So, some recommendations:
If you’re struggling with an image, don’t delete it. Mark it and move on. Come back and revisit it later.
Organize, document, and keyword your images so you can find hidden gems to re-process.
Review your photo library occasionally. Your photography skills and tools aren’t static. So your portfolio shouldn’t be static either. Revise older images and make them better. You might be surprised what comes out of your archives.
Thanks for stopping by and reading my blog. Now – go revise some photos!
Mary and I took our kayaks to Shingle Creek last week. I wanted to post a few photos to show you again how pretty this area can be.
Winds are usually calm early in the morning – leading to scenes like this.
It was a calm morning, but the current was strong – probably because of all the rain we’ve had recently. Shingle Creek gets narrow in spots. If you go kayaking, watch for it and turn around before I did so it doesn’t knock you up against the cypress tree knees!
The reflections weren’t as pristine after Mary paddled through them – but the sunbeams made up for it.
I’m still building my kayaking skills and I’m not yet confident enough to take non-waterproof gear out with me. I made the top two photos using a GoPro camera mounted on the bow of the kayak. I set it to make a shot every few seconds and compose by positioning / pointing the kayak and selecting from the results. It’s a bit hit or miss, but I usually manage to get some I like.
The GoPro is super small, comes with a waterproof case and has a fixed, very wide-angle lens. I like all its built-in capability but it does have a couple of limitations. There’s no viewfinder, although there’s a model with wi-fi and an iPhone app that lets you control it and see the output. I don’t use my iPhone on the kayak, since I don’t want to drop it in the water either. Also, like most small sensor cameras, the dynamic range is limited (compared to larger sensors and shooting in RAW format) – so highlights have a tendency to overexpose. But if you work within its capabilities you can capture great images. You can also try the old Black and White trick to hide any blown highlights.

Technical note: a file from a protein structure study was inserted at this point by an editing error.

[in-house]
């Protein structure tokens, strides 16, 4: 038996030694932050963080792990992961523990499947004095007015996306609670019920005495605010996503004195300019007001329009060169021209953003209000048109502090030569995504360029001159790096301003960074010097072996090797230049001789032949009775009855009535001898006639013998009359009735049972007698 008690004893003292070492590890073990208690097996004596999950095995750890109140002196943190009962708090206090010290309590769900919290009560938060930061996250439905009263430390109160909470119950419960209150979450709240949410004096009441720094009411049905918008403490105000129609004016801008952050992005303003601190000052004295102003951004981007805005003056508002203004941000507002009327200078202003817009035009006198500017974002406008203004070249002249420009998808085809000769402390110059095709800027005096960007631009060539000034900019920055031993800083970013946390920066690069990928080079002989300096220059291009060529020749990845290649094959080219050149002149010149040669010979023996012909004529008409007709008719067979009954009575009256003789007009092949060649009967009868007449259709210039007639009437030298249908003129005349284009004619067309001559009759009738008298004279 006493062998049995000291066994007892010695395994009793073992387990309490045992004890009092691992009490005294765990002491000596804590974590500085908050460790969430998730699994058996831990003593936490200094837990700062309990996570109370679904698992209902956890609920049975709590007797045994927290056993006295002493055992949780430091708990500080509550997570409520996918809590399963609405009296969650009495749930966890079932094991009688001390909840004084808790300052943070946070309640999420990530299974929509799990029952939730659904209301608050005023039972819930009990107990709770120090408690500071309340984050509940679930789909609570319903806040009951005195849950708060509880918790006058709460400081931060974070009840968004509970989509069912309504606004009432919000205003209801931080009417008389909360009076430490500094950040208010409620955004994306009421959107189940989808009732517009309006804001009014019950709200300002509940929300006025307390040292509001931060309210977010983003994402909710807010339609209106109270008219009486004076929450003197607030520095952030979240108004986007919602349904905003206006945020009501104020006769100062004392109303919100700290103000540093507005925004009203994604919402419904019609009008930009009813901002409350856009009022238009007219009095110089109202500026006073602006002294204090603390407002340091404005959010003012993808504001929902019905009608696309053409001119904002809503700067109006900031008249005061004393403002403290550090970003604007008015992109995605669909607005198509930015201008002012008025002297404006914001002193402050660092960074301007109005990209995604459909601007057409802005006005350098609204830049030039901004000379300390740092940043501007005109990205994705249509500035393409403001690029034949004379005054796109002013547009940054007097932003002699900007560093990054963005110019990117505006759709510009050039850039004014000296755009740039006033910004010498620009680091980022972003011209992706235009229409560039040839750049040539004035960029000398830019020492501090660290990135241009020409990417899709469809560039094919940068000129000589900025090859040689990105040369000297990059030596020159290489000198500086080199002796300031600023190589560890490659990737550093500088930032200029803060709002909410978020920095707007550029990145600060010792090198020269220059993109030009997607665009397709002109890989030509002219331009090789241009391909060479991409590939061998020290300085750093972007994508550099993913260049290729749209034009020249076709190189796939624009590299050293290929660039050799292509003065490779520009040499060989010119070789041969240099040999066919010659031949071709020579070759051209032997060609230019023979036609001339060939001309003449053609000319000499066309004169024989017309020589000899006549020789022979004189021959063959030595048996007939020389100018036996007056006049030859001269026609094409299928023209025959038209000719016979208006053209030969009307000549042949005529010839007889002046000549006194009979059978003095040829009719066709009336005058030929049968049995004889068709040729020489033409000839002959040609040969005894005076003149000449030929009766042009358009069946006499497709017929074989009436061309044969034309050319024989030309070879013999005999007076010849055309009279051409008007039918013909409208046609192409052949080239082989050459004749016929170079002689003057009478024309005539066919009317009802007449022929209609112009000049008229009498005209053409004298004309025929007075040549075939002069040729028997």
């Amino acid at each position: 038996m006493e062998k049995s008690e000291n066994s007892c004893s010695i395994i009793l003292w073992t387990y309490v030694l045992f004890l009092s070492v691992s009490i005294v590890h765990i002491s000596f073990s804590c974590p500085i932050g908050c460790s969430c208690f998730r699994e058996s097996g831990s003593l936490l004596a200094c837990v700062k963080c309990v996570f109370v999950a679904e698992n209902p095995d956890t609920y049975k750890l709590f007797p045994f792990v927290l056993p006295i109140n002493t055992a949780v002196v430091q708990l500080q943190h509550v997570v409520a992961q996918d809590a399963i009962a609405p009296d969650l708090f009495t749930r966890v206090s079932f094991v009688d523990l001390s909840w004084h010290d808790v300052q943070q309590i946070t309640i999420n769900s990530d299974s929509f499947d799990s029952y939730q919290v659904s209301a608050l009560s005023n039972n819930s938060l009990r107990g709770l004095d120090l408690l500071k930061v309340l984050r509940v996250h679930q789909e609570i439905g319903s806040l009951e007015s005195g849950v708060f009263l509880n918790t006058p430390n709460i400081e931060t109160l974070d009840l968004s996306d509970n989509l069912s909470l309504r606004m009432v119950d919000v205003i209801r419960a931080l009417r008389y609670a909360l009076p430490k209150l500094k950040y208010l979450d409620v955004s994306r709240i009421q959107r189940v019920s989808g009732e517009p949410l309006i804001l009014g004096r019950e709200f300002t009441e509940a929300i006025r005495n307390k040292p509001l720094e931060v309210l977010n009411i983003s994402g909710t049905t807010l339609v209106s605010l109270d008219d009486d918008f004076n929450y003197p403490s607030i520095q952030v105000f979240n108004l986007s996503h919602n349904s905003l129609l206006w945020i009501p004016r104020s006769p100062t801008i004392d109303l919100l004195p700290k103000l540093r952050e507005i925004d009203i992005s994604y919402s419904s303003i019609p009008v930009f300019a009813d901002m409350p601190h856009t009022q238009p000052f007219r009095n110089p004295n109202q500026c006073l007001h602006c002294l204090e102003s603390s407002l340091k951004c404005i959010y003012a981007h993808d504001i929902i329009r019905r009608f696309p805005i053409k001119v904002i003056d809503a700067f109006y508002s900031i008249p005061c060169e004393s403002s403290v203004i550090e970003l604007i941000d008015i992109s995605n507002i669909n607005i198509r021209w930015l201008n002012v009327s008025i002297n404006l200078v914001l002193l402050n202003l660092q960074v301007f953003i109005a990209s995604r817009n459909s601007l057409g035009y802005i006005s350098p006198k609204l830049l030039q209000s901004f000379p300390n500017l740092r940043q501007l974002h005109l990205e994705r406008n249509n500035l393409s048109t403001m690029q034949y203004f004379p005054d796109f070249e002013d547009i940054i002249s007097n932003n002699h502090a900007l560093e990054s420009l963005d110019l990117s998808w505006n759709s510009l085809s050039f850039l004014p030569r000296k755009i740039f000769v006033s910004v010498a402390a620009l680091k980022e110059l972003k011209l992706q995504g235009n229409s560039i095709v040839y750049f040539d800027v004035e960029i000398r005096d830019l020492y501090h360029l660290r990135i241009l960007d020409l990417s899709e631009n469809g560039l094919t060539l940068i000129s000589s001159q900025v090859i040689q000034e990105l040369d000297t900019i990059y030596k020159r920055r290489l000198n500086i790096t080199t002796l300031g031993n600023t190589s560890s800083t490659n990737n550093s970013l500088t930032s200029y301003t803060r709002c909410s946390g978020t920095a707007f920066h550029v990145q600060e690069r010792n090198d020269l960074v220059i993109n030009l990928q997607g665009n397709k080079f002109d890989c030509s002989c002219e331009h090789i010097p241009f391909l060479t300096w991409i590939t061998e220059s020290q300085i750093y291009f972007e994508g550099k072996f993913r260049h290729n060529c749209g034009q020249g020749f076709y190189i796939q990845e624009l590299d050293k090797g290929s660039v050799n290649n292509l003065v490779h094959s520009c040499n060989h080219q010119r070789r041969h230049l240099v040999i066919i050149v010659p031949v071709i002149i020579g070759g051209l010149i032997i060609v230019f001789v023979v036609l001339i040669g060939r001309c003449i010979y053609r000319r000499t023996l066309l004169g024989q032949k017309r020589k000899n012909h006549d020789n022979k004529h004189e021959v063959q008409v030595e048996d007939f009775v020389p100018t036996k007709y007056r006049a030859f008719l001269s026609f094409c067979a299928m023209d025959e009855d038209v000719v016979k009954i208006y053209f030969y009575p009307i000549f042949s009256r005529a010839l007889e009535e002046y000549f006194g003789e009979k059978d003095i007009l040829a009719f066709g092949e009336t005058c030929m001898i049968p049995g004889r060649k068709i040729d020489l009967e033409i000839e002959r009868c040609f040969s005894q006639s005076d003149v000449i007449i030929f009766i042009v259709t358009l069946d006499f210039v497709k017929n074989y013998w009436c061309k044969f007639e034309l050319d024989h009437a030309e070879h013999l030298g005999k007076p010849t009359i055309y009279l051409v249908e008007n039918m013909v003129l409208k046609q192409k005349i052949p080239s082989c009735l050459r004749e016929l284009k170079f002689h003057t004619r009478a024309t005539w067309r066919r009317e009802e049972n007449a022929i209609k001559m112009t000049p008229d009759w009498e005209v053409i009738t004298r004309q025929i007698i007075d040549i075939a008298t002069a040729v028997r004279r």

Shingle Creek is wonderfully scenic. There’s not as much wildlife as we see at other sites, but there are plenty of birds, turtles, fish, and I’ve heard reports of alligators and otters. If you want to see more, there are other Shingle Creek photos in this set, and kayaking photos in this set on Flickr,
Thanks for stopping by and reading my blog. Now – go make some photos!
re·flec·ting (verb): 1) to be reflected or mirrored; 2) to think, ponder, or meditate
head-wa-ters (noun): the upper tributaries of a river.
Clouds and Cypress Reflect from Shingle Creek – It’s hard to believe this urban creek just south of Orlando is the northernmost headwaters of the Everglades
If you look out the window as you fly over Florida, you’ll see much of the land is undeveloped. As you near Orlando though, you’ll see a great deal of housing, roads, city buildings, and theme parks. Central Florida can be a very urban place – it’s encouraging that even in the midst of all the development, there are a great many areas where you can experience nature, wildlife, and beautiful landscapes. Many places I visit are fairly well-known. But I had never heard of Shingle Creek before reading Wild Florida Waters, by Doug Alderson – a book about exploring Florida via kayak and canoe.
Driving through Kissimmee, Florida in the middle of airports, fast food, shopping malls, housing developments, and theme parks, you might not even notice this waterway – but you really should look for it. The first pioneer settlement in the Central Florida area was along this creek. Settlers cut down old growth cypress to use for shingles, hence the name. Shingle Creek is also generally considered to be the northernmost headwaters of the Everglades. The creek begins in a swamp very close to I-Drive where thousands of tourists visit the convention center and theme parks and go shopping every day. It flows into Lake Toho in Kissimmee, then into the Kissimmee River system and on through south Florida to the Everglades.
I see different numbers for the size of Shingle Creek Regional Park. One source says that it’s about 456 acres, another says that over 1000 acres have been purchased. Either way, it’s large and the landscapes are beautiful. There are trails to hike and bike and if you have a canoe or kayak you can venture into some very thick cypress swamps south of the Steffee Landing park entrance. You can see alligators, otters, water moccasins, ospreys, hawks, woodpeckers, limpkins, herons, egrets, and even bald eagles. It’s truly a wonderful oasis in the middle of urban Central Florida. I’m grateful we’re preserving it and I’m going back soon to explore more of it.
Apple snail eggs – These snails deposit their eggs just above the water line. Seeing them is a good sign of healthy water. The snails feed on an algae that grows on eel grass which helps filter and clean the water. Eel grass doesn’t grow well in cloudy polluted waters, so you won’t find Apple snails there. You won’t find Limpkins or Snail Kites there either because Apple Snails are a main part of their diet.
More reflections – Shingle Creek south of Steffee Landing
You can enter the park from two locations. Use these addresses to search for it in Google Maps (just searching for “Shingle Creek Park” didn’t work too well for me): 4266 W. Vine Street, Kissimmee, FL 34741 -or- 2491 Babb Road, Kissimmee, FL 34746
Thanks for stopping by and reading my blog. Now, step away from the pavement and go make some photos